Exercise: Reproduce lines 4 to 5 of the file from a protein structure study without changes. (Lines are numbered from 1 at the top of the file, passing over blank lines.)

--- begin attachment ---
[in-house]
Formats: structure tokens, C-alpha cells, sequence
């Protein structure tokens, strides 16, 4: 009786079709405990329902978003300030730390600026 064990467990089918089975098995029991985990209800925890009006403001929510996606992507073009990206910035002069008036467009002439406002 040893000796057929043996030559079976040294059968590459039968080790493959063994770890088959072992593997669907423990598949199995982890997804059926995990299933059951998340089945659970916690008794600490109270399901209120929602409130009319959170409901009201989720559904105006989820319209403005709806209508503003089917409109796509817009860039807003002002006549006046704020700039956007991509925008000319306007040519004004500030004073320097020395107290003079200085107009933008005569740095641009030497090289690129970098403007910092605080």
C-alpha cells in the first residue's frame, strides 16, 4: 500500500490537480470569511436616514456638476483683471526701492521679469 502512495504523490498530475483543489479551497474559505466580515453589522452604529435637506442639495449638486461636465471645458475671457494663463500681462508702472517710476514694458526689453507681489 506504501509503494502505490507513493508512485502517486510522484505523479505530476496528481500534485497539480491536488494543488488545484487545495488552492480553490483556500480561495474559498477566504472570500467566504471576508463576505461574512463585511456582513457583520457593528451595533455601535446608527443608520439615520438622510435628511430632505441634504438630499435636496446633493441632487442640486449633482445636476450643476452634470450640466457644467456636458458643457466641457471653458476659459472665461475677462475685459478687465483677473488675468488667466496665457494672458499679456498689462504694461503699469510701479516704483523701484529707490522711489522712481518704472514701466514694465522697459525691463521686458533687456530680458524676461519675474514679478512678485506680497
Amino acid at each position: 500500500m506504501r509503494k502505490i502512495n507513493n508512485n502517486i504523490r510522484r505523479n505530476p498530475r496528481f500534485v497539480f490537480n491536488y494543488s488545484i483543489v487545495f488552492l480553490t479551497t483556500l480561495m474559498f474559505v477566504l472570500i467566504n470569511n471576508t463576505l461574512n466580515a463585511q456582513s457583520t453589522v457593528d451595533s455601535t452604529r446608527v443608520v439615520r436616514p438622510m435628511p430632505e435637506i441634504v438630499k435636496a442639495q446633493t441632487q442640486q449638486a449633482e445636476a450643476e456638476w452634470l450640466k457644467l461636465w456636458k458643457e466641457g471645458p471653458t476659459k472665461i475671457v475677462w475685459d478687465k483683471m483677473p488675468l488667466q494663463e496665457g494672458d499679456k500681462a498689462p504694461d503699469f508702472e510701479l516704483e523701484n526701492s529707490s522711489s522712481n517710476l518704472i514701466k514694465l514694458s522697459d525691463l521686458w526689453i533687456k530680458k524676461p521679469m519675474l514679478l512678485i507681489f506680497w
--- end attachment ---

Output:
C-alpha cells in the first residue's frame, strides 16, 4: 500500500490537480470569511436616514456638476483683471526701492521679469 502512495504523490498530475483543489479551497474559505466580515453589522452604529435637506442639495449638486461636465471645458475671457494663463500681462508702472517710476514694458526689453507681489 506504501509503494502505490507513493508512485502517486510522484505523479505530476496528481500534485497539480491536488494543488488545484487545495488552492480553490483556500480561495474559498477566504472570500467566504471576508463576505461574512463585511456582513457583520457593528451595533455601535446608527443608520439615520438622510435628511430632505441634504438630499435636496446633493441632487442640486449633482445636476450643476452634470450640466457644467456636458458643457466641457471653458476659459472665461475677462475685459478687465483677473488675468488667466496665457494672458499679456498689462504694461503699469510701479516704483523701484529707490522711489522712481518704472514701466514694465522697459525691463521686458533687456530680458524676461519675474514679478512678485506680497
Amino acid at each position: 500500500m506504501r509503494k502505490i502512495n507513493n508512485n502517486i504523490r510522484r505523479n505530476p498530475r496528481f500534485v497539480f490537480n491536488y494543488s488545484i483543489v487545495f488552492l480553490t479551497t483556500l480561495m474559498f474559505v477566504l472570500i467566504n470569511n471576508t463576505l461574512n466580515a463585511q456582513s457583520t453589522v457593528d451595533s455601535t452604529r446608527v443608520v439615520r436616514p438622510m435628511p430632505e435637506i441634504v438630499k435636496a442639495q446633493t441632487q442640486q449638486a449633482e445636476a450643476e456638476w452634470l450640466k457644467l461636465w456636458k458643457e466641457g471645458p471653458t476659459k472665461i475671457v475677462w475685459d478687465k483683471m483677473p488675468l488667466q494663463e496665457g494672458d499679456k500681462a498689462p504694461d503699469f508702472e510701479l516704483e523701484n526701492s529707490s522711489s522712481n517710476l518704472i514701466k514694465l514694458s522697459d525691463l521686458w526689453i533687456k530680458k524676461p521679469m519675474l514679478l512678485i507681489f506680497w